Mr. HORODNICEANU: ...make sure - we're making very - we're very careful to make sure that nothing happens. Our biggest tunnel, the one that we're doing for the East Side Access, is 140 feet below ground. Quite frankly, no one knows we exist. It's a stealth project. We're going there and we continue to go, similar to the third water tunnel that was just like that.

FLATOW: We're talking about subway construction this hour on SCIENCE FRIDAY from NPR. I'm Ira Flatow.

Clifton Hood, how did they tunnel under rivers back in the old days? I mean, are there a lot of tunnels under the East River or subways, things like that?

Prof. HOOD: They started building tunnels under the East River and the Hudson River in the 1880s. But the technology wasn't really good enough. Both of what we call the Steinway Tunnel and what's now the PATH tunnel came to an end. They went bankrupt. They had problems with accidents.

But the real difference was made in the 1890s when a British engineer named Greathead devised a better shield, maybe the grandfather to the bore that Michael was talking about, although a lot different. But this provided covering for workers. This allowed them to bore ahead, and they were able to make progress. And both the Hudson and Manhattan, now the PATH train, and the Steinway Tunnel, were completed in the first decade of the 20th century.

FLATOW: Mm-hmm. So this was sort of a protection device for the workers.

Prof. HOOD: It was a protection device and partly a cutting device too.

FLATOW: Uh-huh.

Prof. HOOD: But it was still dangerous.

FLATOW: Did they have trouble convincing people to go in a subway that was going to go under the water? To ride in a train that...

Prof. HOOD: They did. They did.

FLATOW: You know, when I was a kid going through all the tunnels on the cars in New York, in the subway, I was always wondering where's that leak going to come from, right?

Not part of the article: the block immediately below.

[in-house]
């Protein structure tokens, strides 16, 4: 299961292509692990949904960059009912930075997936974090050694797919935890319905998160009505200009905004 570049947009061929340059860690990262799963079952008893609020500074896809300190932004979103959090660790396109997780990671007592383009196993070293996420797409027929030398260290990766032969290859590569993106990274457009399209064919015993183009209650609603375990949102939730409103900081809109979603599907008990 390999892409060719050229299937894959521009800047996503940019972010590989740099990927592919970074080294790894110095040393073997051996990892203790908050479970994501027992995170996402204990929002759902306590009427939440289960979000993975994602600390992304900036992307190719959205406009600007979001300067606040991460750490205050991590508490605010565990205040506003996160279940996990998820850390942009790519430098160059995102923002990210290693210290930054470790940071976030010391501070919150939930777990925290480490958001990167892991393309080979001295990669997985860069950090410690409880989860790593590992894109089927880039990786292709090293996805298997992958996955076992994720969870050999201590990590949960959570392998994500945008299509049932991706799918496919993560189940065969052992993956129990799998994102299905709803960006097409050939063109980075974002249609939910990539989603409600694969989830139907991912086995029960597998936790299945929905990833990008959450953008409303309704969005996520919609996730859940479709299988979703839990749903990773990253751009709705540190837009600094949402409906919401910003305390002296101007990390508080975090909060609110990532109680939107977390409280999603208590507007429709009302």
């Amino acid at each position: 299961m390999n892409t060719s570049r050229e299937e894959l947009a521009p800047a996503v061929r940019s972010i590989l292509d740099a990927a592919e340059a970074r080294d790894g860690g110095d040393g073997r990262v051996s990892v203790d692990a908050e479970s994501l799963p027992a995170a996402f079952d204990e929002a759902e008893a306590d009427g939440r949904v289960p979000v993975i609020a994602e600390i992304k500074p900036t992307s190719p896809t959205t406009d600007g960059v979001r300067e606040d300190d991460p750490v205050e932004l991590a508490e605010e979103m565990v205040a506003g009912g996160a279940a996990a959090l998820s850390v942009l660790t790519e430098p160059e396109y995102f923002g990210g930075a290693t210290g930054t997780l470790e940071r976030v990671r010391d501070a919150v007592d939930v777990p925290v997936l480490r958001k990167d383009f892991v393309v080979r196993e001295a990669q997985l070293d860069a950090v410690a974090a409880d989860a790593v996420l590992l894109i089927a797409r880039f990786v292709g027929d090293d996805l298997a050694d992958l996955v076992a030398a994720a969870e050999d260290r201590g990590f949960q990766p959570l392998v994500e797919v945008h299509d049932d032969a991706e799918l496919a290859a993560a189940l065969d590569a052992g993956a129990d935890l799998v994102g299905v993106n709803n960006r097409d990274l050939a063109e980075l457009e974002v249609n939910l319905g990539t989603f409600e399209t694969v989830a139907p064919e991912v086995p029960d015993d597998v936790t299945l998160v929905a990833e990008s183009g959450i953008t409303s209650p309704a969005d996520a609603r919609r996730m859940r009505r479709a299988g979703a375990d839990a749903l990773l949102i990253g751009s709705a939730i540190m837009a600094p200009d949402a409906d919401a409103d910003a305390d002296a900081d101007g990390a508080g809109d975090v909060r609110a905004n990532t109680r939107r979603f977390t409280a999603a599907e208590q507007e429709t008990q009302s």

Prof. HOOD: Well, you refer to Manhattan as being an island. We don't think of it that way because of all the bridges and tunnels. But it was an island city, and a lot of people worried about going underground, especially when they heard about accidents in this construction. And they were worried that the tunnel - that the trains would get stopped. They'd be worried that the water would come in. And this happened sometimes during construction. So, yeah, people were worried.

FLATOW: Were they - were there fatalities in this - some of this must have been...

Prof. HOOD: In the construction?

FLATOW: Yeah.

Prof. HOOD: Yeah. Well, I think the interesting story there is that one of the real problems in building the subway tunnels was that the workers would get the bends. And they used to wear labels, badges on their jackets that would say: If found unconscious bring me to the hospital at Gate Q. But the really striking thing was that a disproportionate number of African-Americans were hired as the laborers to build these tunnels. Because a story got told that they were somehow immune to the bends. That's total nonsense. But that is what some people wanted to believe. And so you see racism making its way in the construction of the subway. And they weren't hired in disproportionate numbers in other parts of the subway construction.